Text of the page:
First of all, American teenagers are getting too much homework leading to unfavorable impacts mentally and physically such as spending less time with the people who are most important to you in life. A survey by the University of Phoenix in 2013 states “high school students had an average of 17.5 hours of homework every week and 3.5 hours from each teacher per week”. Considering if we go to school all day and have extracurricular activities then it leaves us very little time to spend with family and friends, causing us to miss the most important high school memories. The smallest moments when either you’re little sister or brother started talking or maybe your sister or brother shot the winning basket. Still you are stuck at home doing work, missing those priceless moments. The American College Health Association found, “the suicide rate among young adults, ages 15-24, has tripled since the 1950s and suicide is currently the second most common cause of death among students, these young people are often away from home”. School makes it very hard to spend any time with family because we either have presentations or essays to write. While these students are at school and are away from their family for too long they start to show signs of depression. Students with depression often turn to suicide to make everything go away and not have to deal with the stress anymore. At the same time that I believe having homework is good practice to learn the material. I believe that when every teacher gives out homework for practice it starts to piles up for the students. Moments in life should be cherished except for students who have too much homework they don’t get to cherish them, so many unfavorable impact mentally and physically cause students make them not enjoy life fully.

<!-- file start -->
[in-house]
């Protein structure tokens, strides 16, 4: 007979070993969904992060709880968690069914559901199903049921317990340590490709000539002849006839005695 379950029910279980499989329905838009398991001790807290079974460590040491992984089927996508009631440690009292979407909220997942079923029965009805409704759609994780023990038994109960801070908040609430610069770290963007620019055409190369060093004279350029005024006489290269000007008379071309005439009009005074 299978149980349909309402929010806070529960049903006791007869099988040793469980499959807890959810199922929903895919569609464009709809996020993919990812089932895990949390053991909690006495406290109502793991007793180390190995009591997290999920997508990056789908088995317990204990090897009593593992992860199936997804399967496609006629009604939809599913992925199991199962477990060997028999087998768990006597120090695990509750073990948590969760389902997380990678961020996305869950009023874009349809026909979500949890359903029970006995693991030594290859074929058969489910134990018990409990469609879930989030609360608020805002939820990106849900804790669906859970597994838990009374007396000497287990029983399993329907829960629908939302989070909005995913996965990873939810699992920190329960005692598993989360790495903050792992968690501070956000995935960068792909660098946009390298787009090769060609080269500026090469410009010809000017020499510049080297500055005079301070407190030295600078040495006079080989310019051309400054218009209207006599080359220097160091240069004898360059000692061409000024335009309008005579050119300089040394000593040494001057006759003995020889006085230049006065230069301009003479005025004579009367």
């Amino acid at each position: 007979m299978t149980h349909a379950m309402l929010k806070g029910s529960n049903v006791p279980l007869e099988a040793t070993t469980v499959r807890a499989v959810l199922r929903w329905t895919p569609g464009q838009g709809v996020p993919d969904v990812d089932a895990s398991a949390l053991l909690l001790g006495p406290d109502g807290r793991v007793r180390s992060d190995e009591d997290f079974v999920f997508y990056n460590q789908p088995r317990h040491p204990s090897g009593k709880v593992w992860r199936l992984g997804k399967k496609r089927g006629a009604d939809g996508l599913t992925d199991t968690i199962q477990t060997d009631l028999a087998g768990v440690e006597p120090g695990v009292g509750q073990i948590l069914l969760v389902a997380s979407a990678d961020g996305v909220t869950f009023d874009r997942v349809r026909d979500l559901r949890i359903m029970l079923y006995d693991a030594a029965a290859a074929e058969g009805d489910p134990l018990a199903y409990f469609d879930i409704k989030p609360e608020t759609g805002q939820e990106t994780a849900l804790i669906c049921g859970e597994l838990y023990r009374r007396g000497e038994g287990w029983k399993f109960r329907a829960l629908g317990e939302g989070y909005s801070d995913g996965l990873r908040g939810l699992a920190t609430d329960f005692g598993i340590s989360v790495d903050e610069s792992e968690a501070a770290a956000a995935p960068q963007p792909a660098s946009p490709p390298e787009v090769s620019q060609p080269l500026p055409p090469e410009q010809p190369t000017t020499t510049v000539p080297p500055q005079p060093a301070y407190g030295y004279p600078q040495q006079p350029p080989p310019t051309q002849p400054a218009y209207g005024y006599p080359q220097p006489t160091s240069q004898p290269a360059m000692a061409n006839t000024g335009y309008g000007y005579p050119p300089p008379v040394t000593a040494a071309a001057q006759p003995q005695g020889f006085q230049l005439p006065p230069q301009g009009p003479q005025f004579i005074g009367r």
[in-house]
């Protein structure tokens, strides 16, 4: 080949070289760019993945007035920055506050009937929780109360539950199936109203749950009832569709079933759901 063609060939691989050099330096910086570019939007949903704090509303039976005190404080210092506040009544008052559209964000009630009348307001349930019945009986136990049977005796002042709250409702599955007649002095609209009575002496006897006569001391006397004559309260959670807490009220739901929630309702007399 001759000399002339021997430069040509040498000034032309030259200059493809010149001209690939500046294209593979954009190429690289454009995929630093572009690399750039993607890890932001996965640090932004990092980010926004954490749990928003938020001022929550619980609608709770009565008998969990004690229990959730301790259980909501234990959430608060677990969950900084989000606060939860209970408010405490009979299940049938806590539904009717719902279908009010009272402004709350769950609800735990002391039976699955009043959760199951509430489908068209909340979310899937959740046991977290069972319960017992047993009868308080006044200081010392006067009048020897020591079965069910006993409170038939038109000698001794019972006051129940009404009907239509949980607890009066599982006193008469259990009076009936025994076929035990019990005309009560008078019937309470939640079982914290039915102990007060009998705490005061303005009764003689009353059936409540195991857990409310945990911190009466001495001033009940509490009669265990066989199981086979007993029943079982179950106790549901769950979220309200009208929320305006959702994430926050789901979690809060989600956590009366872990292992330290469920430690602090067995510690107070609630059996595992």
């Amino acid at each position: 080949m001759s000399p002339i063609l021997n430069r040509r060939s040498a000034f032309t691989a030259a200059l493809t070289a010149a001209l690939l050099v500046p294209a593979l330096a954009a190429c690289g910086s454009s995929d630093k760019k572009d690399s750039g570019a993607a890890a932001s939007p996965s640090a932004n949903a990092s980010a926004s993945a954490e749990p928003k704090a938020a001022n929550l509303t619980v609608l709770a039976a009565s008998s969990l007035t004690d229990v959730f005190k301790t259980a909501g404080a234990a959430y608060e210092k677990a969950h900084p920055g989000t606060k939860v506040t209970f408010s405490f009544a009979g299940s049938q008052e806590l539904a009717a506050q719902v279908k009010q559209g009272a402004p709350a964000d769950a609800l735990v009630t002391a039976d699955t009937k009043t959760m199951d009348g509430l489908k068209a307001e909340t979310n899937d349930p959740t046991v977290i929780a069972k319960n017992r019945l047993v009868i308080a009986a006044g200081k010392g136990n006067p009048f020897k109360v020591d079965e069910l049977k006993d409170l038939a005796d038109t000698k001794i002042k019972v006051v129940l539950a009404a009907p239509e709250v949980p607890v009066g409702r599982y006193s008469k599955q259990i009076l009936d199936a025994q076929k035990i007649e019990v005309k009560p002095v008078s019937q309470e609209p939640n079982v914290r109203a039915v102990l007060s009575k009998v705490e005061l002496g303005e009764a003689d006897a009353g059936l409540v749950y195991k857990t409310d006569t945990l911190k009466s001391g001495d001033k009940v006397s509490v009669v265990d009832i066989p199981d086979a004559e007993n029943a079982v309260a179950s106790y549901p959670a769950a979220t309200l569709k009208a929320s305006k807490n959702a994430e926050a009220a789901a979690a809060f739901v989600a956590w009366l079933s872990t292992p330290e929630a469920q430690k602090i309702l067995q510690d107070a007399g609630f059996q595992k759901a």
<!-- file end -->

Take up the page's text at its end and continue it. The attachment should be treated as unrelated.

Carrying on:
Secondly, American teenagers have too much homework that cause unfavorable impacts mentally and physically. Unfavorable impacts include the loss a lot of sleep for many students. I argue that students are losing sleep due to having a lot of homework. Supported by new research showing that “with lack of sleep students have a limited ability to learn, to listen, to concentrate and to solve problems”. Those are the basic principles of school this means it’s harder for us to do what is expected. The expectations are that we do all our homework no matter how much it must be done. Thus leading us to staying up late trying to finish the homework in order to succeed in the course. The school's new way of teaching is to get us to think about problems and solve without a guide. However with lack of sleep it isn’t easy to comprehend the task at hand if I’m so exhausted all the time. Data shows that “38% of teens have trouble falling asleep at night”. Moreover your mind doesn’t stop thinking right after you finish homework. Your mind is not relaxed which makes it hard to go to bed. Sleep is essential for the human body and with all of this homework students are getting it's hard for them to get the full 8 ½ hours they need to function. A lot of homework is a leading cause in having unfavorable impact mentally such as loss of sleep for students.